Sedona, AZ — Just about everyone on the planet has heard the term “fast food.” But how many are aware of the antidote to fast food, called “slow food?”
Where fast food is composed of mostly un-nutritious components that do more harm than good, slow food elevates cuisine to the level of art, utilizing only the freshest and most wholesome of ingredients cooked to perfection in a natural way.
Over thirty years ago, a large group of Italians gathered in Rome for a protest. Why? A fast food franchise was opening at the base of the iconic Spanish Steps. Instead of throwing rocks and yelling, the activists brought in a big bowl of penne pasta and shared it with the crowd that gathered, chanting: “We don’t want fast food. We want Slow Food!”
That gathering was the birth of the Slow Food movement. Today, we are in over 160 countries, with over 100 chapters in the United States. Slow Food USA was established in 2000.
Sedona is lucky to host some of the top restaurants in Arizona but there is one that stands above the rest when it comes to adhering to the principles of slow food cooking.
Geraldo’s Pizzeria in West Sedona has been awarded the “Snail of Approval” by Slow Food Phoenix, an Arizona-based organization dedicated to the proliferation of slow food cooking across the state and beyond.
Slow Food Phoenix is a global, grassroots organization, founded in 1989 to prevent the disappearance of local food cultures and traditions; to counteract the rise of fast life, and enhance people’s interest in the food they eat, where it comes from, and how our food choices affect the world around us.
Slow Food believes food is tied to many other aspects of life including culture, politics, agriculture and the environment. Through our food choices we can collectively influence how food is cultivated, produced and distributed — and change the world as a result.
For Gerardo Pizzeria owner Gerardo Moceri, slow cooking is the only kind of cooking he has ever done throughout his career in the food industry.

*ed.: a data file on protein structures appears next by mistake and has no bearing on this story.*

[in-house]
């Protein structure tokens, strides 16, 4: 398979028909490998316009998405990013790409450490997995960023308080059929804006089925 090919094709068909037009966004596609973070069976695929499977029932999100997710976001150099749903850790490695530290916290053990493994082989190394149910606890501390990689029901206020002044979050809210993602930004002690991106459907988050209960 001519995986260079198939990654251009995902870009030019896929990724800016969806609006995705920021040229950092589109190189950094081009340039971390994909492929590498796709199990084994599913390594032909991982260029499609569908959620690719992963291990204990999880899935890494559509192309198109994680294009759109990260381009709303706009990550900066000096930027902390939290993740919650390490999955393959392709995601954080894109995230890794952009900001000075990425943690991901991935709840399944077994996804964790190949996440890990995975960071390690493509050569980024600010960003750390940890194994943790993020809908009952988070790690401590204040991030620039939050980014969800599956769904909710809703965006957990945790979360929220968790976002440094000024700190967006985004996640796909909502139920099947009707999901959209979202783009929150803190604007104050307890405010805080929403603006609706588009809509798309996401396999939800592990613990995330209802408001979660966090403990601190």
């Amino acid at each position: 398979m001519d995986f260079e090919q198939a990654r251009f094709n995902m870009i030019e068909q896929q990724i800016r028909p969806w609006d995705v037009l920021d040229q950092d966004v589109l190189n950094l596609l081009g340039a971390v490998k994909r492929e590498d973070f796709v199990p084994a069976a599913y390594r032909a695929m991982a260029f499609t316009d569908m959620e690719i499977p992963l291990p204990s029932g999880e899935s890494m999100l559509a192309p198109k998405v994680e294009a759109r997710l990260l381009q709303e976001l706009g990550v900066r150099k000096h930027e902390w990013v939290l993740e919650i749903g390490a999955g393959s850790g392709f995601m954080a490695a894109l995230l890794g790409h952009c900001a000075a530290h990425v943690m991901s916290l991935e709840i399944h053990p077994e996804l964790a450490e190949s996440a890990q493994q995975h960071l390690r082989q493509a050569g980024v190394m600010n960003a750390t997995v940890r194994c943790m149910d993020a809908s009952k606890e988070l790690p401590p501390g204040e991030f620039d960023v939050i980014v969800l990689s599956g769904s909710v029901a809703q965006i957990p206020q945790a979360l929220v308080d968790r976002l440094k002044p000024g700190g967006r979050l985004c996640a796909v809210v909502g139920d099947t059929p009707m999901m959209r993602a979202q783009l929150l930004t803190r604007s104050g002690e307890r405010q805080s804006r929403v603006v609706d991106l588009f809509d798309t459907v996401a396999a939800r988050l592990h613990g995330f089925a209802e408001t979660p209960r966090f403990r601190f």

“We recognize that restaurants have the opportunity to serve food that can make small positive changes every day,” Moceri said. “Since opening our first restaurant in Payson, Arizona in 2000, to our pizzeria now in Sedona, our mission has been to serve food that we would actually eat ourselves and be proud to put our name on. In preparing for dinner service, it often just feels as if we are making one big family dinner. That is the atmosphere we bring to the restaurant, with our wood burning oven as the centerpiece that brings everything together.”
Gerardo’s is a family business and following in his father’s footsteps, young Gerry Moceri is devoting his life to creating food that meets only the highest standards in the culinary world and strictly adheres to the principles of the slow food movement.
Having achieved his Masters in World Food Cultures and Mobility from the University of Gastronomic Sciencesin Northern Italy, he brings the vitality of youth to his father’s restaurant.
“We learned about various sciences that are related to food like, regenerative agriculture and its importance,” he said. “That’s something that I think a lot of people don’t think about. You got to think about what your food is growing in. If your food is growing in soil that has no life, how can you really expect there to be any life in your food?? And so, it just goes back to that. Food needs to be grown in good soil. Regenerative agriculture is extremely important. You can eat good flour, but it starts with the soil, and that’s just one part of it.”
Gerardo senior goes to great lengths in choosing the ingredients necessary to meet his standards.